Amazon’s launch of its “Go” store -- essentially a grocery with no cashiers -- has fueled a debate about how automation will destroy jobs.
There are 3.4 million workers with some variant of the title “cashier” in America, according to the Bureau of Labor and Statistics, making it one of the most common jobs in the country. But Amazon’s store eliminates this role. And soon, automated taxis, stores and restaurants could wipe out many millions of similar jobs across the service sector.
Experts are increasingly grappling with what technology, automation and artificial intelligence mean for the average worker. But it’s not all bad news.
For example, a recent Planet Money podcast noted that improvements in navigation and tracking technology enabled UPS to increase the number of packages that a driver can deliver in a day. Due to these improvements, the total compensation for a UPS driver has doubled over the past 20 years.
James Bessen, an economist and lecturer at Boston University on innovation who authored the book Learning by Doing: The Real Connection between Innovation, Wages, and Wealth, notes that when ATMs were widely installed starting in the 1990s, many experts predicted that they would significantly reduce the number of bank tellers. In fact, since the 1990s there has been a dramatic increase in ATMs -- and also a modest increase in the number of bank tellers.
The explanation? While the average number of bank tellers per branch declined from 21 to 13, the lower costs of operating a bank branch meant that more branches were opened, each with additional bank tellers.
“We see a whole number of occupations where you might think that technology is going to destroy jobs because it’s taking over tasks, and the reverse happens,” said Bessen, speaking on the EconTalk podcast.
With this in mind, I have heard similar concerns about how smart building technologies will impact jobs.
What does this mean for facility management professionals in commercial buildings?
There is now a wide range of smart building technologies that can be economically employed in offices, educational facilities, and other building types. Software is increasingly being used to reduce the hours spent acquiring, normalizing and reviewing raw data feeds; identifying hard-to-find issues within complex equipment for continuous commissioning; and simplifying and automating the operation of buildings to reduce overall run-time hours or energy costs.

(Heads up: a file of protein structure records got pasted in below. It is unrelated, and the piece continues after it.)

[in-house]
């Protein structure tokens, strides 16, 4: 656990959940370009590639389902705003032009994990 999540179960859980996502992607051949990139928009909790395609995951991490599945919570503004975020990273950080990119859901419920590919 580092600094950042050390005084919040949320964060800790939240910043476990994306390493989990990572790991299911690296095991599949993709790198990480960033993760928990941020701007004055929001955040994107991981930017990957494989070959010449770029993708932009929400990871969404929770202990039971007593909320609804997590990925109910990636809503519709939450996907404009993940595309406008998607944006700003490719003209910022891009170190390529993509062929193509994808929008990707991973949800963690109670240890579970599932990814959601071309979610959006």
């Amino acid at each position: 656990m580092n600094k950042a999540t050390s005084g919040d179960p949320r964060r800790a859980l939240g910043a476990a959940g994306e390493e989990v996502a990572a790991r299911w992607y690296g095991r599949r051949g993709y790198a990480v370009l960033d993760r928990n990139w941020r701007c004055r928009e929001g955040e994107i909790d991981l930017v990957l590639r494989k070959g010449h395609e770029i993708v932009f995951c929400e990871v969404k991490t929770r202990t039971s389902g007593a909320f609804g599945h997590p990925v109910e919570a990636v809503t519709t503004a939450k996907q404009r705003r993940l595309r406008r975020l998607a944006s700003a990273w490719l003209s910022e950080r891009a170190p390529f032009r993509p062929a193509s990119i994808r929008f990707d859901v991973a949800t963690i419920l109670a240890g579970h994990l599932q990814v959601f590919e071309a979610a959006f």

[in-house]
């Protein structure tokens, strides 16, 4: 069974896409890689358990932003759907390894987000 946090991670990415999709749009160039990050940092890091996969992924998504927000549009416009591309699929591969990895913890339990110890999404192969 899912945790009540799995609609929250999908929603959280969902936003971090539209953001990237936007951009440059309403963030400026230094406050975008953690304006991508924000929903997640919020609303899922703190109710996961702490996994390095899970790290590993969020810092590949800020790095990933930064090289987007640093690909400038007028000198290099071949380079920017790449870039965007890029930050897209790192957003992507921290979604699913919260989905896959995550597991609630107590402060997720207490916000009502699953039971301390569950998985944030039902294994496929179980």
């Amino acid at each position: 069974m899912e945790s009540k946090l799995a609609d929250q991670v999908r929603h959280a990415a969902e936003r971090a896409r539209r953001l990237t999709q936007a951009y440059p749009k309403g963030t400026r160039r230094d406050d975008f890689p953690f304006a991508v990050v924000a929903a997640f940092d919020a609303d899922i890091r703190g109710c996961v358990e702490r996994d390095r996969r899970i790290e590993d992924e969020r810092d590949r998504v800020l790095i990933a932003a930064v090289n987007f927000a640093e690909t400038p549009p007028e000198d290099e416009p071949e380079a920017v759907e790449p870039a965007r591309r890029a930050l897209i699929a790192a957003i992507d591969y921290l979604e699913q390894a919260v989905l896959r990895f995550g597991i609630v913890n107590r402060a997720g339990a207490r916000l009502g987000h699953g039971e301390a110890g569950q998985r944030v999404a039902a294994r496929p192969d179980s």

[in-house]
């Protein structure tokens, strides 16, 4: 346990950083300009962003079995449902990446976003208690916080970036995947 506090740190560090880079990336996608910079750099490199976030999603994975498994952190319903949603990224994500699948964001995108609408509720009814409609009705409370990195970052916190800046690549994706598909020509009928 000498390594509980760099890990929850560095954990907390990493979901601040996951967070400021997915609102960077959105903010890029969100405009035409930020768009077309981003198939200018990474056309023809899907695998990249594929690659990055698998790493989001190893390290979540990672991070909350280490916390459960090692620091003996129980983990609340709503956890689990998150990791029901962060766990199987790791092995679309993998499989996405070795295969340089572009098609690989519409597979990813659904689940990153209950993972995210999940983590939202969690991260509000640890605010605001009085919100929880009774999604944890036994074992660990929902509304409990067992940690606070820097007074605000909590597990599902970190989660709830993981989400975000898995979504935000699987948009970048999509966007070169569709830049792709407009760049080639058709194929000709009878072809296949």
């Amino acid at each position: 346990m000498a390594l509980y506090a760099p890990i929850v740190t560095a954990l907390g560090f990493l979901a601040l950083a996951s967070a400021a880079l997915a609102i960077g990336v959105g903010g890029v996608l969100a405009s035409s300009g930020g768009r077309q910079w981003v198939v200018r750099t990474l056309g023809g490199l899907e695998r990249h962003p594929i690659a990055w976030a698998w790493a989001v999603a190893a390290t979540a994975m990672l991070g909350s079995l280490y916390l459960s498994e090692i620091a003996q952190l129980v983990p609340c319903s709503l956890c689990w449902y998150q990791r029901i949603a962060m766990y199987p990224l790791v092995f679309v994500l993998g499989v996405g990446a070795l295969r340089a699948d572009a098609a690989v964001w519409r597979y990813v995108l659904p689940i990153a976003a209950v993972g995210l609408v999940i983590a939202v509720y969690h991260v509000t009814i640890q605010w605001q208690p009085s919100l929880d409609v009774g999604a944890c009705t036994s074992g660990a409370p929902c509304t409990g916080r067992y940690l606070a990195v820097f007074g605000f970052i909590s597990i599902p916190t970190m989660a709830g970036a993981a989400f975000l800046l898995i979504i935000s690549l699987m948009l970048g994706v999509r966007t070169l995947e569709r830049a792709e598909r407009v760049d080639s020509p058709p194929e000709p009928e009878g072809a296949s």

Some tasks currently conducted by facility management staff could become redundant due to automation. But many facility management staff have more than enough work to do -- and they should embrace technology that can automate basic tasks, thus enabling them to focus on higher value activities.
By letting software remotely detect and identify the cause of various equipment faults, facility management staff can spend less time finding problems (typically by walking the floor of a facility or receiving calls from occupants) and more time fixing them. For example, smart building technology can enable facility staff to tackle bigger problems and reduce deferred maintenance backlogs, which have been growing over the past few years.
With smart building technologies that automate some operations, the role of facility management may change. But like bank tellers and UPS drivers, facility managers won’t become obsolete.
In addition to enabling staff to focus on strategic problems, software and automation may enable them to begin serving a larger number of buildings, leading to overall growth in the number of professionals (again, similar to what happened at UPS).
According to the 2012 Commercial Building Energy Consumption Survey, only 3.2 million of 5.6 million U.S. commercial buildings have regular HVAC service. Most commercial HVAC systems will benefit from some ongoing maintenance and repair. Of the 35 percent of commercial buildings that do not have regular maintenance, smart building technology can lower the costs of delivering such services and make it more financially realistic for prospective customers.
As more buildings begin to demand and pay for HVAC maintenance, there could be growth in the overall number of staff to support these new customers, even if automation and technology plays a role in the delivery of the outcomes.
Job growth could occur even if individual buildings do not grow their existing facility management teams.
The Building Performance Institute Europe backs this up in a fact sheet on building automation and control technologies: “[Building automation] systems are not used to their full potential to lower energy consumption in buildings. Maximizing this potential could provide a large opportunity for the construction value chain to significantly lower building operation costs and create new jobs for the energy management of buildings.”
Although many people are understandably fearful of how automation will restructure our economy, this fear shouldn’t spread to the building management space. As we’ve observed in other industries, automation can help lower the cost of service, leading to greater demand for the service and net growth in employment.
Joseph Aamidor is a product management expert in the smart buildings and internet-of-things business.